Fungal keratitis may occur secondary to trauma, and its incidence is increased by the use of steroids and broad-spectrum antibiotics. It commonly occurs in subtropical rural areas in persons engaged in agriculture or in those with compromised immunity [6]. The epidemiology is dependent on the geographic area, however the most common causative organism worldwide is Aspergillus [7]. Hahn et al. [8] reported in the results of a multicenter study that Fusarium species were the most common causative strain (29.0%) in Korea.
The Phialemonium genus is intermediate in form between Acremonium and Phialophora. It was first described by Gams and McGinnis in 1983 [1]. Based on the degree of pigmentation and its conidial shape, it is classified into three types, Phialemonium curvatum (P. curvatum), P. obovatum, and Phialemonium dimorphosporum [1]. P. obovatum forms white to pale yellow or greenish colonies that initially produce green diffusible pigment and later produce black pigment at the colony center. In light microscopy, the conidial shape has an obovate form [1,9]. In the past 20 years, 16 cases of Phialemonium genus-induced infections have been reported and three of these infections were intraocular P. curvatum infections [1-5]. No ocular P. obovatum infections have been reported.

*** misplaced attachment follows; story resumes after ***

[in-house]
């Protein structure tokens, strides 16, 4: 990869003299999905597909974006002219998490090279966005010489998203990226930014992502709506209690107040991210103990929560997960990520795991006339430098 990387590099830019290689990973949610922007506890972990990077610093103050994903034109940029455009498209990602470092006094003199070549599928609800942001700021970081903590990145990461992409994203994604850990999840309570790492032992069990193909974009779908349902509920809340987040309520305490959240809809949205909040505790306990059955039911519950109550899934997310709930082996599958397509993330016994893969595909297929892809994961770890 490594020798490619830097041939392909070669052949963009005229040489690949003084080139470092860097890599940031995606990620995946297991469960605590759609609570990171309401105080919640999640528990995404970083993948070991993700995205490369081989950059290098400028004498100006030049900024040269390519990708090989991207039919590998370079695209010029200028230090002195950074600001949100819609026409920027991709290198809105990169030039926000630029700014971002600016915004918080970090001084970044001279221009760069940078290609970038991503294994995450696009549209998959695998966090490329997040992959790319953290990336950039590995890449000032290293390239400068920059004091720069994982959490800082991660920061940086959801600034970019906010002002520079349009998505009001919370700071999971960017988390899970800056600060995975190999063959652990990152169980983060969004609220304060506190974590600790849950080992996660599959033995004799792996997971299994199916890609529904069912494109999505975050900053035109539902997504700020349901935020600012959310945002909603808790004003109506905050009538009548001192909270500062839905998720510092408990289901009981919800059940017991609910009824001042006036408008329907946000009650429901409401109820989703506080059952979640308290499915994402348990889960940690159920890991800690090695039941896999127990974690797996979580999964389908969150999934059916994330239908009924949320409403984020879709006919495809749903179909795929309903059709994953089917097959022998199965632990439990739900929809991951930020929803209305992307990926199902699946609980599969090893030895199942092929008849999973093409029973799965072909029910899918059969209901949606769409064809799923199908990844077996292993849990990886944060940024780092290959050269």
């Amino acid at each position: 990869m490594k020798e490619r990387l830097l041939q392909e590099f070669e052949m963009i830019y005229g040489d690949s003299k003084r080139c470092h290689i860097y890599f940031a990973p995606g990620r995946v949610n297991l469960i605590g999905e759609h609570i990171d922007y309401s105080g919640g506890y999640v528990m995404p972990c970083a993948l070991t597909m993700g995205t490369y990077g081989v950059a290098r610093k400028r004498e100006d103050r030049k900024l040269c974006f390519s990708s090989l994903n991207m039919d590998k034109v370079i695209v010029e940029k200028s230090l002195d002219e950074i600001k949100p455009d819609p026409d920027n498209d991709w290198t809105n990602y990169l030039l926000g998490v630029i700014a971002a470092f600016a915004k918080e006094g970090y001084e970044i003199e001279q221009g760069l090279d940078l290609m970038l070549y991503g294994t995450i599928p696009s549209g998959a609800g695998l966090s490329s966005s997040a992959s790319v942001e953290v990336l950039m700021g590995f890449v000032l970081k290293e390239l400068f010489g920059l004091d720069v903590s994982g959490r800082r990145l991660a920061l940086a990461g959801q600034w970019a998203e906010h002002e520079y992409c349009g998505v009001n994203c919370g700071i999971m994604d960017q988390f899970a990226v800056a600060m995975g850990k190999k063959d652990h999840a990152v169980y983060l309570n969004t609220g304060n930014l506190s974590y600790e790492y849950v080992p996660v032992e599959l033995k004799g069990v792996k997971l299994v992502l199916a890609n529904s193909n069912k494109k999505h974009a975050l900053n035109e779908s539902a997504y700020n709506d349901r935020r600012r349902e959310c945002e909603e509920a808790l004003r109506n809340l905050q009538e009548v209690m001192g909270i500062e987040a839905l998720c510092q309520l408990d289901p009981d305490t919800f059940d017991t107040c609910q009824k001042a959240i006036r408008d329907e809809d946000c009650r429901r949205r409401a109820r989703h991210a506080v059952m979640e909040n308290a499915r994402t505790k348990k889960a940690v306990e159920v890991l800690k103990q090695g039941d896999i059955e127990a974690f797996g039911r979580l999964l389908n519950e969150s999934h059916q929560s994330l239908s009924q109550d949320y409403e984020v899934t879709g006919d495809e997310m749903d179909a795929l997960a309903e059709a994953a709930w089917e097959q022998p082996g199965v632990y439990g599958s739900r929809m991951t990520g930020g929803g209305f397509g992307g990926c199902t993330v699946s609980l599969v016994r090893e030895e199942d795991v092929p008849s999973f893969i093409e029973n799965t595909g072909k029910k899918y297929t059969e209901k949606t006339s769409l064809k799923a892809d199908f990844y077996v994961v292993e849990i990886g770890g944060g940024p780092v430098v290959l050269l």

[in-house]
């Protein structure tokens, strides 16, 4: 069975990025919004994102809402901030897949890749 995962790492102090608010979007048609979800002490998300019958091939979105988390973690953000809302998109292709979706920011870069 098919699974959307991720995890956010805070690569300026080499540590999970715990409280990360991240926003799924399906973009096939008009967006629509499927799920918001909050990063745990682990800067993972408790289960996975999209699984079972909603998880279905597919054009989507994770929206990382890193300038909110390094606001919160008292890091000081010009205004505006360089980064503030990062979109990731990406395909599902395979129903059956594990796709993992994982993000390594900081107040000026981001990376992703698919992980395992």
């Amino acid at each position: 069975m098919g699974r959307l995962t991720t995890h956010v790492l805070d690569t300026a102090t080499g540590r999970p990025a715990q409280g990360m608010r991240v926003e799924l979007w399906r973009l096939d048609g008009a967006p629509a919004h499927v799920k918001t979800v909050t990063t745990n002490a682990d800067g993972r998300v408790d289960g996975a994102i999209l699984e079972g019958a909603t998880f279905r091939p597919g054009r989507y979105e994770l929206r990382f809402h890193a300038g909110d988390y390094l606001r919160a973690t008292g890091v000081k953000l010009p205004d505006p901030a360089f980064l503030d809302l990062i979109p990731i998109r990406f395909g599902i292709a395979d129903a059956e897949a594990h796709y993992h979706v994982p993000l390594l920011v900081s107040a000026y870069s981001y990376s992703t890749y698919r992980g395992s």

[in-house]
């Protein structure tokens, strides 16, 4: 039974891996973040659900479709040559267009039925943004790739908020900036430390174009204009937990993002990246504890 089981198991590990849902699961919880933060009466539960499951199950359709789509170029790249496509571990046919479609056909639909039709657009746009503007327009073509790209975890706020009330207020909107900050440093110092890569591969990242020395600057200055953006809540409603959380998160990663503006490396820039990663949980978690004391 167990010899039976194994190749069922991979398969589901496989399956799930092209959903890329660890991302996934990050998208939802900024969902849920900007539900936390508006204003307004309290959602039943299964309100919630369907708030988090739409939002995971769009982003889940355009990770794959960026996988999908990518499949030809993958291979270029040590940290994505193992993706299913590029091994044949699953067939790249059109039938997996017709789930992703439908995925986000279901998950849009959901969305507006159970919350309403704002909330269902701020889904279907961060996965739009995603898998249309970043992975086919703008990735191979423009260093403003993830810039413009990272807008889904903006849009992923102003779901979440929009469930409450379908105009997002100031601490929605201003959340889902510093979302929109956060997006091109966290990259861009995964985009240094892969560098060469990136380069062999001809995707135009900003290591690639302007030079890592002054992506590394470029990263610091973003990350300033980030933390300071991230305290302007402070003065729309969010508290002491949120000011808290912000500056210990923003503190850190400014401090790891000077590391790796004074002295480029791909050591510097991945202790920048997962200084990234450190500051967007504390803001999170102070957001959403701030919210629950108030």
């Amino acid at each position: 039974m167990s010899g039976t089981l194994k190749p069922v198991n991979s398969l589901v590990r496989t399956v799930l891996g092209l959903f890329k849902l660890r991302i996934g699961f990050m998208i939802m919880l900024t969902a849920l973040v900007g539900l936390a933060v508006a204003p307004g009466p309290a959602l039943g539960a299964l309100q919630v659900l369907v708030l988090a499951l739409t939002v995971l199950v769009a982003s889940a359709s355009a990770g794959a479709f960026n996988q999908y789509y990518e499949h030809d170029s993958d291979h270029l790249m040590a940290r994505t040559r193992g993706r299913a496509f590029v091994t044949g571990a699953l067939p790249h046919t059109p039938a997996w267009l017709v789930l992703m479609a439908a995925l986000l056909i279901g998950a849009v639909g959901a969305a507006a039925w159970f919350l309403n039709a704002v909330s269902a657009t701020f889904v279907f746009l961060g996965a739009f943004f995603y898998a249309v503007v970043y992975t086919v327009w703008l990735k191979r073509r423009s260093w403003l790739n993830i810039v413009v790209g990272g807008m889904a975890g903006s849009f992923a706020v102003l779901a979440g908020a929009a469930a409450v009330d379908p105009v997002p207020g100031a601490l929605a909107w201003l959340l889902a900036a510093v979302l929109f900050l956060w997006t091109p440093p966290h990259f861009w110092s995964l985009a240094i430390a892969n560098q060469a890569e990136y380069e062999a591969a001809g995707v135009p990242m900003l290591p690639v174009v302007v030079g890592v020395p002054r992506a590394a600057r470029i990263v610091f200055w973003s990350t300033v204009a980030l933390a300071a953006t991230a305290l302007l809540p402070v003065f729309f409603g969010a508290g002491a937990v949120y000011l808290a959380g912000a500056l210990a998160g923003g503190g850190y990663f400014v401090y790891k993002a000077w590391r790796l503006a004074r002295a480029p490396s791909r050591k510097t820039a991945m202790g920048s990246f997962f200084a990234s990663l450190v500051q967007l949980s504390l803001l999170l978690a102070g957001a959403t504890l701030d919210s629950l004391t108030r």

In the current case, the keratitis had a bizarre clinical course which started more than 10 days after surgery and became progressively worse. The smear tests showed negative results despite the intrastromal cell infiltration showing a ring-shaped pattern. These patterns led to a misdiagnosis of immune-mediated response. The frequency of steroid eye drop inoculation was increased, and the clinical course was followed closely. However, the patient's symptoms did not improve. The delayed diagnosis and the steroid application might have played important roles in the progression of the disease. Fungal keratitis is a corneal infection that is difficult to treat without proper diagnosis. The fungus invades the deep stroma, and thus, it cannot be easily cultured in many cases. Furthermore, fungus identification is often difficult to perform on KOH smears or cultures. There are also instances in which the toxic effects of eye drops cannot be differentiated from the inflammatory process seen during keratitis recovery [10]. After the culture results were revealed, natamycin inoculation was initiated for the treatment of fungal keratitis. Natacin is the first-line choice for treatment of fungal keratitis because of its broad spectrum activity and low toxicity. However, corneal thinning developed as a result of the delayed treatment, and AMT was required. Early diagnosis allows for the administration of appropriate eye drops and surgical treatment, if necessary. Delayed diagnosis can lead to a poor prognosis.